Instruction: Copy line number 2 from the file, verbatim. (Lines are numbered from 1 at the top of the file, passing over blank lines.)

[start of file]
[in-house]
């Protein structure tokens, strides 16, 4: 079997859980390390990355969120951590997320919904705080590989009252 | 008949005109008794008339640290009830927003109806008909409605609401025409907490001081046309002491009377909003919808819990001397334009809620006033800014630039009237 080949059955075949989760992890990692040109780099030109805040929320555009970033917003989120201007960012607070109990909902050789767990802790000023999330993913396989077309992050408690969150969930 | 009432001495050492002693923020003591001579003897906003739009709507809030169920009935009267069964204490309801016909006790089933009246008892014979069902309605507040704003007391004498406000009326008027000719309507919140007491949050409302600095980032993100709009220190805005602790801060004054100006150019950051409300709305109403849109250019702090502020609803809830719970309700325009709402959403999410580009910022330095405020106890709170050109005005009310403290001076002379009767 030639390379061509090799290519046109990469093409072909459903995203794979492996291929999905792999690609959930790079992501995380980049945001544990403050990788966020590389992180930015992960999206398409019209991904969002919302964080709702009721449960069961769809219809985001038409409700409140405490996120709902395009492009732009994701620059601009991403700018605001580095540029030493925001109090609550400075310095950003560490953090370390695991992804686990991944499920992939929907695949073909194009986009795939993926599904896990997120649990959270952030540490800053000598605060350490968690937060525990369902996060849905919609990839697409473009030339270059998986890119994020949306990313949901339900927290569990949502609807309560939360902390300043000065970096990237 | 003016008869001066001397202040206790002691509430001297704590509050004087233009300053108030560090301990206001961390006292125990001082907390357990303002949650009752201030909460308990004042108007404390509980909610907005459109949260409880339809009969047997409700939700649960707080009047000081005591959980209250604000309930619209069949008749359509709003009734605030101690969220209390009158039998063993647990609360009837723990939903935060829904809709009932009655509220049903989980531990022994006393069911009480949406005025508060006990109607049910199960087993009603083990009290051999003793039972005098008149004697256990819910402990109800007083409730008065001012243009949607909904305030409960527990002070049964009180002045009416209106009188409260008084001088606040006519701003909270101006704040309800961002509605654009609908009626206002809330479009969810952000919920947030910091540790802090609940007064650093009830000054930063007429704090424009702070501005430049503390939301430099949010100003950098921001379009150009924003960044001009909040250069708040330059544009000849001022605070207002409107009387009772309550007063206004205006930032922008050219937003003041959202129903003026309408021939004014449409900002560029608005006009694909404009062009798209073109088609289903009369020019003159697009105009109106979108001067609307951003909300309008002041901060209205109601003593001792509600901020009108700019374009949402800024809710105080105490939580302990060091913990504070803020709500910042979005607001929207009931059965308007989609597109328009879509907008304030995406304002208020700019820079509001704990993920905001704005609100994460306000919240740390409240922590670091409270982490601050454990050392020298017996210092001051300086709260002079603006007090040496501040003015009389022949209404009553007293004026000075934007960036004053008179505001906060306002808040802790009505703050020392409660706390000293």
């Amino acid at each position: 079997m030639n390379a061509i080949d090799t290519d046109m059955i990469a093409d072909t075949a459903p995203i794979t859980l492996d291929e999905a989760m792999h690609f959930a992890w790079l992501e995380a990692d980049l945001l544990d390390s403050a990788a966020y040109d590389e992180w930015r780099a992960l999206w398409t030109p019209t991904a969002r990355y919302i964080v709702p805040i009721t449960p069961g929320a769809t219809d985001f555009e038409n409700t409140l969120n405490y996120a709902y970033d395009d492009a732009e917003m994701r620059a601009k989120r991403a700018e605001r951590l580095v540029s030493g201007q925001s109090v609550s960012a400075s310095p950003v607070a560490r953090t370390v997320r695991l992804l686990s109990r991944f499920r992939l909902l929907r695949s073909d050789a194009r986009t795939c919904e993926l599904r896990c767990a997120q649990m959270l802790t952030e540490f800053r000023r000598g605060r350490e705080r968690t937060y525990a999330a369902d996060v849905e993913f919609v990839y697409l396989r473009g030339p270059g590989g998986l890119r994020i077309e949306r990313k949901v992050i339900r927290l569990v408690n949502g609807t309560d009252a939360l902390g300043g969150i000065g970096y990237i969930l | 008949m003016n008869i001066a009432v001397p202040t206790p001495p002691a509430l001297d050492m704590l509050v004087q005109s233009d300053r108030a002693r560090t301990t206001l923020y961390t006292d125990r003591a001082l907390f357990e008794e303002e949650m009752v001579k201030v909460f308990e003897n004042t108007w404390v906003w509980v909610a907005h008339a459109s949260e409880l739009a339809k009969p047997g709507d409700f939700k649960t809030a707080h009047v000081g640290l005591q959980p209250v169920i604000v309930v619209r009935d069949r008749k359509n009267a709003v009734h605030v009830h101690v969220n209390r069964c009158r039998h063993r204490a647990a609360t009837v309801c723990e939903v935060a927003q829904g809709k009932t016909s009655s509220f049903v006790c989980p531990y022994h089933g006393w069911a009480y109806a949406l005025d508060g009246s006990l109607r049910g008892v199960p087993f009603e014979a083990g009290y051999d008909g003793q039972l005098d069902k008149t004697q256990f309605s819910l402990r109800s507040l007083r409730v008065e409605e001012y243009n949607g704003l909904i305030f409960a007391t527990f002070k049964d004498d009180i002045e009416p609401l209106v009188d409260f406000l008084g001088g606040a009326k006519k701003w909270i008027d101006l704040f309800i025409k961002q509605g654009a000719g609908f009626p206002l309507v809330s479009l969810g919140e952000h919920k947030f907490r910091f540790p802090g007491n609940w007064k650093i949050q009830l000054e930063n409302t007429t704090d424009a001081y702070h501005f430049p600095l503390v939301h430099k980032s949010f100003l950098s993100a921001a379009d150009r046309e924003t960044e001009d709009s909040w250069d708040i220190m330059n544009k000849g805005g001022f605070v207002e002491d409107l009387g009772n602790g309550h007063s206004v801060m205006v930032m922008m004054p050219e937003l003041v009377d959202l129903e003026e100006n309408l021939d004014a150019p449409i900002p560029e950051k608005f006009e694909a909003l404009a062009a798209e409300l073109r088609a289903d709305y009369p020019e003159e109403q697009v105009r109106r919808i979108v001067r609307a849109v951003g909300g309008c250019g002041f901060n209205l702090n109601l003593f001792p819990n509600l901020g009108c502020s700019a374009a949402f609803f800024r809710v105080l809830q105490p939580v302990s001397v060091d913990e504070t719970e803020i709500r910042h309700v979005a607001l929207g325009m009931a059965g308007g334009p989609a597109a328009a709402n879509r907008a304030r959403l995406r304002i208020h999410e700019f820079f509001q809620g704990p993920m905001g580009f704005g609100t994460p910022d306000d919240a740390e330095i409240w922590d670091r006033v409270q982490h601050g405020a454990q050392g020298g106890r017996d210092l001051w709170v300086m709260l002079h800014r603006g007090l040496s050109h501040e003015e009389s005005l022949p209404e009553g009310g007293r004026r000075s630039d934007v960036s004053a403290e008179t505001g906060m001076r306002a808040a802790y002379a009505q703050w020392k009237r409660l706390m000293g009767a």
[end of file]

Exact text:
């Protein structure tokens, strides 16, 4: 079997859980390390990355969120951590997320919904705080590989009252 | 008949005109008794008339640290009830927003109806008909409605609401025409907490001081046309002491009377909003919808819990001397334009809620006033800014630039009237 080949059955075949989760992890990692040109780099030109805040929320555009970033917003989120201007960012607070109990909902050789767990802790000023999330993913396989077309992050408690969150969930 | 009432001495050492002693923020003591001579003897906003739009709507809030169920009935009267069964204490309801016909006790089933009246008892014979069902309605507040704003007391004498406000009326008027000719309507919140007491949050409302600095980032993100709009220190805005602790801060004054100006150019950051409300709305109403849109250019702090502020609803809830719970309700325009709402959403999410580009910022330095405020106890709170050109005005009310403290001076002379009767 030639390379061509090799290519046109990469093409072909459903995203794979492996291929999905792999690609959930790079992501995380980049945001544990403050990788966020590389992180930015992960999206398409019209991904969002919302964080709702009721449960069961769809219809985001038409409700409140405490996120709902395009492009732009994701620059601009991403700018605001580095540029030493925001109090609550400075310095950003560490953090370390695991992804686990991944499920992939929907695949073909194009986009795939993926599904896990997120649990959270952030540490800053000598605060350490968690937060525990369902996060849905919609990839697409473009030339270059998986890119994020949306990313949901339900927290569990949502609807309560939360902390300043000065970096990237 | 003016008869001066001397202040206790002691509430001297704590509050004087233009300053108030560090301990206001961390006292125990001082907390357990303002949650009752201030909460308990004042108007404390509980909610907005459109949260409880339809009969047997409700939700649960707080009047000081005591959980209250604000309930619209069949008749359509709003009734605030101690969220209390009158039998063993647990609360009837723990939903935060829904809709009932009655509220049903989980531990022994006393069911009480949406005025508060006990109607049910199960087993009603083990009290051999003793039972005098008149004697256990819910402990109800007083409730008065001012243009949607909904305030409960527990002070049964009180002045009416209106009188409260008084001088606040006519701003909270101006704040309800961002509605654009609908009626206002809330479009969810952000919920947030910091540790802090609940007064650093009830000054930063007429704090424009702070501005430049503390939301430099949010100003950098921001379009150009924003960044001009909040250069708040330059544009000849001022605070207002409107009387009772309550007063206004205006930032922008050219937003003041959202129903003026309408021939004014449409900002560029608005006009694909404009062009798209073109088609289903009369020019003159697009105009109106979108001067609307951003909300309008002041901060209205109601003593001792509600901020009108700019374009949402800024809710105080105490939580302990060091913990504070803020709500910042979005607001929207009931059965308007989609597109328009879509907008304030995406304002208020700019820079509001704990993920905001704005609100994460306000919240740390409240922590670091409270982490601050454990050392020298017996210092001051300086709260002079603006007090040496501040003015009389022949209404009553007293004026000075934007960036004053008179505001906060306002808040802790009505703050020392409660706390000293």